Moving forward in library service provision for people with an invisible disability
Over four million people in Australia reported having a disability in 2015. Disability has been described as the “all-inclusive minority”, occurring at any stage of the lifespan. A review of the literature indicates that disability incorporates biological, psychological, and social elements. However, when a disability is invisible, or not immediately apparent to an outsider, an individual may need to self-identify to access services, or may never be identified at all. Further, in Australia there is a very limited literature which features the voices and input of people with an invisible disability. There are also no official or widely used guidelines on library services for people with a disability, which means that each library may provide different levels of services or resources.
The study will address a literature gap on the experiences of people with an invisible disability as current, or prospective, library service users. An interpretive paradigm is proposed, utilising an exploratory mixed method design with qualitative interviews and a quantitative survey. Participants will include people with an invisible disability and public library staff. Participants will be recruited from rural, regional, urban, and remote Victoria. The two principal research questions for the proposed study are: What are the information, access, services, and resource needs of people with an invisible disability in relation to public libraries in Victoria? How do public library staff define, understand, experience, and extend library service provision with people with invisible disabilities?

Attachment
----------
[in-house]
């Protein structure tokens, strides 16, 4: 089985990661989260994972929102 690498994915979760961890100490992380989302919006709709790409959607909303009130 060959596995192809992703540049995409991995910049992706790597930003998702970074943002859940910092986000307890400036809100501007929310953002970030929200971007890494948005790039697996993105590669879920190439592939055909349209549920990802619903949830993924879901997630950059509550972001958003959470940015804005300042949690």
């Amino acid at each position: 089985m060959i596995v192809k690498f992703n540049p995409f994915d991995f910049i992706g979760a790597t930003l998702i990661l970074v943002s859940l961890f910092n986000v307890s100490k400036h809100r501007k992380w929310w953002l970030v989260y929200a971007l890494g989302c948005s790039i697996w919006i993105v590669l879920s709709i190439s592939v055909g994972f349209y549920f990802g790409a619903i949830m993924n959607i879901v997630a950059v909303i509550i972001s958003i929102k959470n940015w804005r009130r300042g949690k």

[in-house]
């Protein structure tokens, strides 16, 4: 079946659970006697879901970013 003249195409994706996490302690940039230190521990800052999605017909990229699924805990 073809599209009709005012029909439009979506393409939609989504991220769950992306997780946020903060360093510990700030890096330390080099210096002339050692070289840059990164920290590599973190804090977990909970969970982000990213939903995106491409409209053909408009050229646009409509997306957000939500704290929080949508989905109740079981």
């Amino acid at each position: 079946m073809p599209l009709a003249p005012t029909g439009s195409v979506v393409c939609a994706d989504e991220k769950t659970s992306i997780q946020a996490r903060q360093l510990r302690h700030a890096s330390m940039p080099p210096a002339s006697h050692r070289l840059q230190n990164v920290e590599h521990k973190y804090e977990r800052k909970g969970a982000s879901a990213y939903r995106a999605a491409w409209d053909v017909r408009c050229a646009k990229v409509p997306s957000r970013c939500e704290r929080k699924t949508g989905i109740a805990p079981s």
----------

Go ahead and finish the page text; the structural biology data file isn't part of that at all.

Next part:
I completed my Masters of Information Studies at Charles Sturt and, when the time came to do my Doctorate, Charles Sturt was the obvious choice! I moved into the library sector just over eight and half years ago after working with the federal government in rehabilitation, counselling, and employment services with people with multiple presenting issues including disability. I wanted to combine my interest in disability services, public libraries, and service provision in a supportive and engaged environment – and I wanted the opportunity to learn more from the experienced staff at Charles Sturt.